Will the Heavyweight Championship of Poker be a Knockout?
With the huge numbers of players turning out for major poker events with $10,000 buy-ins, one tournament is upping the stakes considerably in hopes of drawing the game's top players and the valuable attention and publicity that follows them.
A new contender on the block has arisen from the poker tournament world as Sam's Town Las Vegas plays host the Heavyweight Championship of Poker (HCP) during the first week of April.
According to HCP head honcho, Stan Sludikoff, the event has been in the works for over a year. "The idea was thought of by my partner Jerry Reed, but he had a hard time getting the concept off of the ground, so he brought it to me because of my connections and my involvement with Poker Player Magazine. I was able to open up a few doors and things have moved forward ever since," Sludikoff said in a recent interview with Pokernews.
What separates this tournament from almost all other events in the poker industry, is the record buy-in of $100,000. With only 100 spots available for the tournament, the action for the $10 million dollar prize pool should be at a fever pitch. When asked why they chose such a high buy-in, Sludikoff responded, "We didn't want to come up with some preposterous number like $10 million. We felt there is still room to maneuver with this buy-in and it wouldn't be too over-the-top for the players."
In another unique twist, this annual event will crown a champion who must defend his title after three months. The winner will have a little time to rest, but will soon have to take on challengers once a month, playing them heads-up, for $1,000,000. The casino will withhold $1,000,000 from the winner's prize to ensure the future challenge matches will take place, running up to the month before the next Heavyweight of Poker event.
"The order in which players finish becomes the batting order for the champion, going right up to the next HCP tournament," Sludikoff added.
According to Sludikoff, there is a need for this kind of poker action. "I think that the format we have is very exciting, especially the part where players have to defend their title. Two players battling it out for $2 million in a challenge match is exciting and should make great television."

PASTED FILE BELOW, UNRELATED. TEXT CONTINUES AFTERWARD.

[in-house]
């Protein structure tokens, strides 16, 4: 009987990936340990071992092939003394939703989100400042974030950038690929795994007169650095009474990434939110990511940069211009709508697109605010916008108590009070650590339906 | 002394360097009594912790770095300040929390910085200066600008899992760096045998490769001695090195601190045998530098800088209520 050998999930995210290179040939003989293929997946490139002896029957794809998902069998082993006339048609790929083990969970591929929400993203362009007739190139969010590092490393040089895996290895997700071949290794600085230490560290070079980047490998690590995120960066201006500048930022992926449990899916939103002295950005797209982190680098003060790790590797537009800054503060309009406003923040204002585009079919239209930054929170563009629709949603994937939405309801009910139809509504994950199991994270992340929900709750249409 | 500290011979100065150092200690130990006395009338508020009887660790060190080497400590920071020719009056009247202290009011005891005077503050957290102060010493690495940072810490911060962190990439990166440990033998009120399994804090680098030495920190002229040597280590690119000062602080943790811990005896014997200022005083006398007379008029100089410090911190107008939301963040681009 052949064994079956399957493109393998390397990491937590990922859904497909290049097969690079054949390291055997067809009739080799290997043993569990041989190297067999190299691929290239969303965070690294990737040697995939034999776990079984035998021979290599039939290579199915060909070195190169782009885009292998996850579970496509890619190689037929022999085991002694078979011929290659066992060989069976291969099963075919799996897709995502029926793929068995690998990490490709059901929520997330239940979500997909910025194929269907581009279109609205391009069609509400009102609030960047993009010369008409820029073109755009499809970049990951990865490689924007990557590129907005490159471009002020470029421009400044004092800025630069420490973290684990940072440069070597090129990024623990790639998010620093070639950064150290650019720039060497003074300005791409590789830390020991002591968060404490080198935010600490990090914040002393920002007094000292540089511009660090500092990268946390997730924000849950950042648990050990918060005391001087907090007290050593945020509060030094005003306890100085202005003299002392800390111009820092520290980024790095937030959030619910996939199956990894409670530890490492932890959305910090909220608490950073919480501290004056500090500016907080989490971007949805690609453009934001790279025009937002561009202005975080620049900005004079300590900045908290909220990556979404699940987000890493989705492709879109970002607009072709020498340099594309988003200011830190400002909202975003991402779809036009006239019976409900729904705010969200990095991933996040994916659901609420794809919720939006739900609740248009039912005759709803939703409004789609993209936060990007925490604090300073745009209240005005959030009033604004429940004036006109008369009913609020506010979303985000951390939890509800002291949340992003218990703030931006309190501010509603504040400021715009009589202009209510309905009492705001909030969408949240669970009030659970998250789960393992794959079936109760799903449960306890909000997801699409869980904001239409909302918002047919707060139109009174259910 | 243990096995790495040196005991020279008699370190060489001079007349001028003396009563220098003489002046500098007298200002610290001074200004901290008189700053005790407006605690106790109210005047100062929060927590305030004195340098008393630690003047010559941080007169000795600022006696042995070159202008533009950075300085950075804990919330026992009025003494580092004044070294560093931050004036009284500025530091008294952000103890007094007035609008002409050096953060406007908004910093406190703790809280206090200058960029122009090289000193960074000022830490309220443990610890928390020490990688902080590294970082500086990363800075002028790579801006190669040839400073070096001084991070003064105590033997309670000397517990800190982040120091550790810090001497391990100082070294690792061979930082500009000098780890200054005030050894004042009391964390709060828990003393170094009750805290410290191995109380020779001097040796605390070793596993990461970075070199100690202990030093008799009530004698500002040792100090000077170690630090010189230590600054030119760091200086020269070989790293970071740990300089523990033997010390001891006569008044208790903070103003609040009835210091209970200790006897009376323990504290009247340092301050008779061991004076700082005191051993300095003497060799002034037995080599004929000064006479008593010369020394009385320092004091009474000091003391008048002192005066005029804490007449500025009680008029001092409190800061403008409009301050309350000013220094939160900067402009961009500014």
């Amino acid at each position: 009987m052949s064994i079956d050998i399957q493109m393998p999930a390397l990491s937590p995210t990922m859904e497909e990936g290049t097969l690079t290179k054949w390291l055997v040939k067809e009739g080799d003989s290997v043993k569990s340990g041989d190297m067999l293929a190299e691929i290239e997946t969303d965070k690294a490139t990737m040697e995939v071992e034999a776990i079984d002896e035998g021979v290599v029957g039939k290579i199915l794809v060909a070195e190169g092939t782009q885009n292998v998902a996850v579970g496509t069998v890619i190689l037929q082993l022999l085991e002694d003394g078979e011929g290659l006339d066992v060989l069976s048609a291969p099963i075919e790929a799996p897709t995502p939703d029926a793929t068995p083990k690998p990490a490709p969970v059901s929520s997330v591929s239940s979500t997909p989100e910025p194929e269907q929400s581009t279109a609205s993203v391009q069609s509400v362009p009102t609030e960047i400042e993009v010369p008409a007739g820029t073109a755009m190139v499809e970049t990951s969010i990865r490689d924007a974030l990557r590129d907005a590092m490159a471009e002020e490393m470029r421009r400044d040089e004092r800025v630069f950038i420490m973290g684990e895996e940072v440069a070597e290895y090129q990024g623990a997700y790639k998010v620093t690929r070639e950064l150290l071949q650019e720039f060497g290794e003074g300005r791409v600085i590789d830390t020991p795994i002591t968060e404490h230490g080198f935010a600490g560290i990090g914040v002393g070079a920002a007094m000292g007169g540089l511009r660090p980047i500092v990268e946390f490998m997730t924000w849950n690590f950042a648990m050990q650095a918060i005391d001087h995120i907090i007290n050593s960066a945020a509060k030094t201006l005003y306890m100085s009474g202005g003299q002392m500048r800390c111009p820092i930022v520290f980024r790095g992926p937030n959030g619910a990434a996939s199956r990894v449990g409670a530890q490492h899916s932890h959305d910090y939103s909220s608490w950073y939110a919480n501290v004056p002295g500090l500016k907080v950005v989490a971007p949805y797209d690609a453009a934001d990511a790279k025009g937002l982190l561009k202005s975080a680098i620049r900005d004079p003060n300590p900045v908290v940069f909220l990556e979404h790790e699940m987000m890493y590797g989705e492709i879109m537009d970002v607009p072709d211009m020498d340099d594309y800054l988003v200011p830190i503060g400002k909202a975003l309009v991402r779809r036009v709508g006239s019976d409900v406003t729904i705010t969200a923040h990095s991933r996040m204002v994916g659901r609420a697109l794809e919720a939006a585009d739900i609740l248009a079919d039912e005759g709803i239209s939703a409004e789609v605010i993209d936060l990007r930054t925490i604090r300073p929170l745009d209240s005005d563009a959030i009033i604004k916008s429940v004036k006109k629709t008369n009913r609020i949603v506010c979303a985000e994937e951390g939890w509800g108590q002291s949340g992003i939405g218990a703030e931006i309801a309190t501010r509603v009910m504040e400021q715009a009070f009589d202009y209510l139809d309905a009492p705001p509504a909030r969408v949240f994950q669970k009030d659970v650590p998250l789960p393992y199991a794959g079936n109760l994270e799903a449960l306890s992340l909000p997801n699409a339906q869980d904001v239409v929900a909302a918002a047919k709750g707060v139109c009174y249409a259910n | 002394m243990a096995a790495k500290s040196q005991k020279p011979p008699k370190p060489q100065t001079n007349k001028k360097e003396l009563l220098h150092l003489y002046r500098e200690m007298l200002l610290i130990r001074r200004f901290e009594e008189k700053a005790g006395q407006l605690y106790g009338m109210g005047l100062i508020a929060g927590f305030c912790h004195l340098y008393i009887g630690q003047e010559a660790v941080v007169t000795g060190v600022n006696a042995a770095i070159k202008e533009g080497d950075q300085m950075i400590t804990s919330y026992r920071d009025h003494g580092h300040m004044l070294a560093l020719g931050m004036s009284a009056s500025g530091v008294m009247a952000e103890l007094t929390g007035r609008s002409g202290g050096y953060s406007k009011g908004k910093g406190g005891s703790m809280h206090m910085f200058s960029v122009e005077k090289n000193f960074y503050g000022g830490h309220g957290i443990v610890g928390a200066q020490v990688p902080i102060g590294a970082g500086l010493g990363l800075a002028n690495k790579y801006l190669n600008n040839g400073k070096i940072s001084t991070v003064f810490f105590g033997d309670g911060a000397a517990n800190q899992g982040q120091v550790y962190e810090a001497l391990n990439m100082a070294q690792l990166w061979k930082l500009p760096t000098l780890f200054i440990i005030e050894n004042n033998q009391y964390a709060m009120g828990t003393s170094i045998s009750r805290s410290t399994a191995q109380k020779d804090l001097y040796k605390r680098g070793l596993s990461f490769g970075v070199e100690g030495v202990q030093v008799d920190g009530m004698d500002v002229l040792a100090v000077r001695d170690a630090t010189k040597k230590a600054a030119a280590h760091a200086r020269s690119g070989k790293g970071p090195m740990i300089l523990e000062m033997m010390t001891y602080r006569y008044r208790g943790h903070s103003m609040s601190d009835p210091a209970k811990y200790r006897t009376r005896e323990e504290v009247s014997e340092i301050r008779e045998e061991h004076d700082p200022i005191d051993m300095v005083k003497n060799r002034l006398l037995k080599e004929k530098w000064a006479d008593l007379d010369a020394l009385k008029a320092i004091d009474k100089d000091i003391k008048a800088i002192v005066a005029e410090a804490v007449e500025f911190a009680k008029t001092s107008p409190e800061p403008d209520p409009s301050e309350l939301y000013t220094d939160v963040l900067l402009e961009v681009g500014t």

Another interesting policy of the tournament is that players who win their way in via satellite must wear the logo of the casino that they won their entry from and must share 32 percent of their winnings if they make it to the final table. Five percent will go to the casino that hosted the satellite, while each player at the final table where a players wins entry to the main event through a satellite, receives three percent of the satellite winner's final table earnings.
Held at Sam's Town Las Vegas, a Boyd Gaming property, the venue is looking to further cement its role as one of the heavyweight poker venues. According to Sludikoff, it's the perfect place to hold the HCP. "They're very capable and are use to having big games there. They also have a top-notch tournament director in Dick Gatewood. Plus, they have a wonderful venue as well. They've got a room that is like a theatre. It will easily hold 40 tables and is set up for television. It's perfect for this event."
Now if you don't have $100,000 lying around for one of the 40 direct buy-in spots, you will still have a chance to win a ticket to the big dance by winning a $10,000 entry into one of the events taking place during the two days of super satellites tournaments leading up to the main event.
With this enormous buy-in altering the poker landscape around the world, one can only wonder what will be next for the sport as it continues its explosive growth.
Ed Note: Become a Poker Heavyweight at Noble Poker